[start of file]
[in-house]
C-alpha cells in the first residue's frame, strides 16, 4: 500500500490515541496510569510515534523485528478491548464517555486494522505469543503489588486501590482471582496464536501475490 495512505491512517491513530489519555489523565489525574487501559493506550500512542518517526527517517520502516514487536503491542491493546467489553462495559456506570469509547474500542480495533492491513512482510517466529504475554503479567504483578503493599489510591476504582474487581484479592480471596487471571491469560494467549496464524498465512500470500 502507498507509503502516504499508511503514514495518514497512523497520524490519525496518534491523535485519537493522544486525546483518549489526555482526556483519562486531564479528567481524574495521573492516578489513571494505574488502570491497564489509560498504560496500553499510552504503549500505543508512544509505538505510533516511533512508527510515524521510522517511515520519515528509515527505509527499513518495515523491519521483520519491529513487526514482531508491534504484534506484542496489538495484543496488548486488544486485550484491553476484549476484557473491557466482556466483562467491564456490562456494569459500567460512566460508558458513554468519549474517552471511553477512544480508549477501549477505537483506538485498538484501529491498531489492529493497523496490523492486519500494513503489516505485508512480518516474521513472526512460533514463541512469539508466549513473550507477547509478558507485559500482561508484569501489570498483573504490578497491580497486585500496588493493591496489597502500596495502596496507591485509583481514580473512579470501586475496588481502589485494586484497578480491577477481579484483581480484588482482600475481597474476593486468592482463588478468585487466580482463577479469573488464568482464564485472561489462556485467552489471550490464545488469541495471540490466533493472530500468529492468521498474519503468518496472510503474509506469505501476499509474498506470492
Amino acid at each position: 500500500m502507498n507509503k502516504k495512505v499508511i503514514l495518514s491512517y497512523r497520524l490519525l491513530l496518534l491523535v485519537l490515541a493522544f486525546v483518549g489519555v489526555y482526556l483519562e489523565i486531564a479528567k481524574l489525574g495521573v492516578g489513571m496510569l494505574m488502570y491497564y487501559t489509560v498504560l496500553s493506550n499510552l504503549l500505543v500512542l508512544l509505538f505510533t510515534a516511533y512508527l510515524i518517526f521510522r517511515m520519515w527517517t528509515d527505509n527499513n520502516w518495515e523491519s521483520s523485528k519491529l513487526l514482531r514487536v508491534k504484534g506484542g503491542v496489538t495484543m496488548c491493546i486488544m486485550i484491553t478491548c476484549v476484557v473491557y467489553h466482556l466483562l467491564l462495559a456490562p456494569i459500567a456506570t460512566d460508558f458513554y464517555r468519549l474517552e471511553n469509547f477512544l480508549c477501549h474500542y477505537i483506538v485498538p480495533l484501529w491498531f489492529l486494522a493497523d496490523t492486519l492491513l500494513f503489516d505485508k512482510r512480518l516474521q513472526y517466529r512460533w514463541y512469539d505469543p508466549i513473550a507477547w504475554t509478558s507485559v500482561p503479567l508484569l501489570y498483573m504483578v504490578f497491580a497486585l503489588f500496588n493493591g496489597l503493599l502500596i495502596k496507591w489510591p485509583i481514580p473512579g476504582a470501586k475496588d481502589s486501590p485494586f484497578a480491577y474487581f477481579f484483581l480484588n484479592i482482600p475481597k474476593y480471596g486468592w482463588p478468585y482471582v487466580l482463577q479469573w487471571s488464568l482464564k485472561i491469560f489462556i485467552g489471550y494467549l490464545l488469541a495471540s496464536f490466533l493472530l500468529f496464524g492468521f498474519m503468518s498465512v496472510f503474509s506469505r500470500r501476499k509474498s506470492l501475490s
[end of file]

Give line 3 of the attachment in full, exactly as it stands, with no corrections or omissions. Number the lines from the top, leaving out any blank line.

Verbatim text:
Amino acid at each position: 500500500m502507498n507509503k502516504k495512505v499508511i503514514l495518514s491512517y497512523r497520524l490519525l491513530l496518534l491523535v485519537l490515541a493522544f486525546v483518549g489519555v489526555y482526556l483519562e489523565i486531564a479528567k481524574l489525574g495521573v492516578g489513571m496510569l494505574m488502570y491497564y487501559t489509560v498504560l496500553s493506550n499510552l504503549l500505543v500512542l508512544l509505538f505510533t510515534a516511533y512508527l510515524i518517526f521510522r517511515m520519515w527517517t528509515d527505509n527499513n520502516w518495515e523491519s521483520s523485528k519491529l513487526l514482531r514487536v508491534k504484534g506484542g503491542v496489538t495484543m496488548c491493546i486488544m486485550i484491553t478491548c476484549v476484557v473491557y467489553h466482556l466483562l467491564l462495559a456490562p456494569i459500567a456506570t460512566d460508558f458513554y464517555r468519549l474517552e471511553n469509547f477512544l480508549c477501549h474500542y477505537i483506538v485498538p480495533l484501529w491498531f489492529l486494522a493497523d496490523t492486519l492491513l500494513f503489516d505485508k512482510r512480518l516474521q513472526y517466529r512460533w514463541y512469539d505469543p508466549i513473550a507477547w504475554t509478558s507485559v500482561p503479567l508484569l501489570y498483573m504483578v504490578f497491580a497486585l503489588f500496588n493493591g496489597l503493599l502500596i495502596k496507591w489510591p485509583i481514580p473512579g476504582a470501586k475496588d481502589s486501590p485494586f484497578a480491577y474487581f477481579f484483581l480484588n484479592i482482600p475481597k474476593y480471596g486468592w482463588p478468585y482471582v487466580l482463577q479469573w487471571s488464568l482464564k485472561i491469560f489462556i485467552g489471550y494467549l490464545l488469541a495471540s496464536f490466533l493472530l500468529f496464524g492468521f498474519m503468518s498465512v496472510f503474509s506469505r500470500r501476499k509474498s506470492l501475490s